As Miss Sanders points out, these social connections can fall to the wayside for women who live in transitional or emergency housing. The need for a roof over one’s head precedes the need to stay in the neighborhood, though the practices and networks cultivated in independent living are essential to “maintaining,” as Sanders says. Oftentimes, shelter residents withdraw into passivity that can have effects on physical and mental health, a condition that has come to be known as “shelterization.”
The very circumstance of living in a shelter can also have detrimental effects on mental health—itself essential for moving forward, whether by finding a longer-term solution to a housing problem, healthcare, or employment. Additionally, many people who find themselves homeless already have serious mental health issues due to the extreme stresses of living on the streets. According to Dr. Doriane Miller, director of the Center for Community Health and Vitality at the UofC, those who find themselves in emergency shelters often have “inadequate structural resources…to keep them in supportive housing settings.” Often, shelter residents require the assistance of specialists like social workers, who are not often available in short-term shelters.
There’s frankness in the way in which Nadine Sanders speaks about her circumstances, and she exudes calm, relating her story with self-assurance. Perhaps ten years of living in “transitional” housing mandates a certain attitude of acceptance. She’s still struggling to make the transition, and says that she’ll be able to pay rent on her own apartment if she finds a full-time job and maybe takes on some part-time babysitting work. There are some hurdles to clear before she can obtain work, though, including passing the GED qualifying exam and acquiring money for transportation to potential job opportunities.
When I ask how she’ll pay for the GED exam, she replies, “Well, I’ll put it like this: know people. Hopefully one day you’ll just pay it back. Like me for instance, if I need something real serious, like right now I’m debating on trying to get some money to get a thirty-day bus card, so I can go to work…I got until about the middle of next month to make up my mind.” The way she phrases it, it’s only a matter of taking the steps to implement her plan.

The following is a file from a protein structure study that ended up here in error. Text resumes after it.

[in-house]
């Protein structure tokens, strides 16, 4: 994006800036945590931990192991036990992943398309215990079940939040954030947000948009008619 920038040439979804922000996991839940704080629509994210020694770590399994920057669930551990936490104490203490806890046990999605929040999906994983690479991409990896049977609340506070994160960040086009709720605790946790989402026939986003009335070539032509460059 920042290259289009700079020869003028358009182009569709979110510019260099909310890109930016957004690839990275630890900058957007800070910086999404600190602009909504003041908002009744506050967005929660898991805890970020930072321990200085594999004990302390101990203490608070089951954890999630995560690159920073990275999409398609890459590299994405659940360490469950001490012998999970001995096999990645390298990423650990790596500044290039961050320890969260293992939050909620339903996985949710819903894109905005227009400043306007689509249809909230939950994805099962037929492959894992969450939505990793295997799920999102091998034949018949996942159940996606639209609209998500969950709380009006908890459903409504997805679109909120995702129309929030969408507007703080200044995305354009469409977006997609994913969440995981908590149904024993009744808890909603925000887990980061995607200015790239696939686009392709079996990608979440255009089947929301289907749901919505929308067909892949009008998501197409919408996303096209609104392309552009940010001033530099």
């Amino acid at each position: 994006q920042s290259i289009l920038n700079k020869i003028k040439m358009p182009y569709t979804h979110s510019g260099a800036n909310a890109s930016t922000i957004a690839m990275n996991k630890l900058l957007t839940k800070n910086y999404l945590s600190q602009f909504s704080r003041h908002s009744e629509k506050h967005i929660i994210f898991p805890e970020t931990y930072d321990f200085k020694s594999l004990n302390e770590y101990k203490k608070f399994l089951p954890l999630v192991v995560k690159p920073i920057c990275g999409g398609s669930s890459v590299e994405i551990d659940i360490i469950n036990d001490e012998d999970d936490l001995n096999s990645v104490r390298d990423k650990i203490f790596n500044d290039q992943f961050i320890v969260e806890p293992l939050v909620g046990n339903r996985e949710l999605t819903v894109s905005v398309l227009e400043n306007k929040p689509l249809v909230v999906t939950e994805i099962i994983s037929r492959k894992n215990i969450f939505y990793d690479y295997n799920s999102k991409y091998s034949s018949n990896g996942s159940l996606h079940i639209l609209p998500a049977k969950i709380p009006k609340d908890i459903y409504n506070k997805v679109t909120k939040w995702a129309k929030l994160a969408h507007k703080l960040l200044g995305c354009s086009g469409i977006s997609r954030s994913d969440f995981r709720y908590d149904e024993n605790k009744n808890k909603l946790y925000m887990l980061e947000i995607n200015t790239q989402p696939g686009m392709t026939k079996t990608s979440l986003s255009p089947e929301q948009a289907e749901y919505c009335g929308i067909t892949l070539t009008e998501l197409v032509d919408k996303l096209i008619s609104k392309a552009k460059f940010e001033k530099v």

As she says of Kirk: “She give us a place to stay, it’s up to us to do the rest. It’s just like a regular normal landlord, if you agree say you can have this apartment, it’s up to us. The individual do whatever it need to do to maintain.”
In 2001, Kirk purchased the abandoned building at 6430 South Seeley for one dollar, paid to the City of Chicago. She then conveyed the building to the care of the WEUO. This move would become problematic—rumors swirling—when she tried to convey the property back to the city in early 2006, having given up her plan to turn it into a shelter for homeless men.
“The deed wasn’t properly transferred back to the city, so it was finally conveyed back to the city in May of 2006,” says Roderick Drew, spokesman for the City of Chicago. The fines that were accrued between January and May of 2006—due to the lack of building maintenance during this limbo period—have been withdrawn from the debt owed.
“The building was vacant and unsecured, had broken windows, and did not have proper permits for work that was being done,” says Drew of violations that were identified in 2005 and 2006. So it appears that there was trouble with maintaining the house before Kirk attempted to convey the property back to the city in January of 2006.
When she assumed the property, Kirk was counting on easy access to new funds. “At the time we did not have the money to renovate the house,” she told me. Continued or even increased funding, whether public or private, must have been anticipated, and perhaps rightly so: the community service laurels that the organization has received suggest widespread public approval, with very little reason to believe that it would not continue.
According to Kirk, the dissolving of the men’s shelter is the pivotal incident in the financial decline of the West Englewood United Organization. Without it, it seems, the WEUO would be pedaling along with the help of public funding.
“It seems that the organization and Ms. Kirk didn’t want the property anymore, so they wanted to give it back to the city,” is all that Drew can say on the matter. Neither Nick Lucius, attorney for the City of Chicago handling the case, nor Shawn Warner, attorney for Clara Kirk, responded to repeated requests for statements which may have pointed to an answer.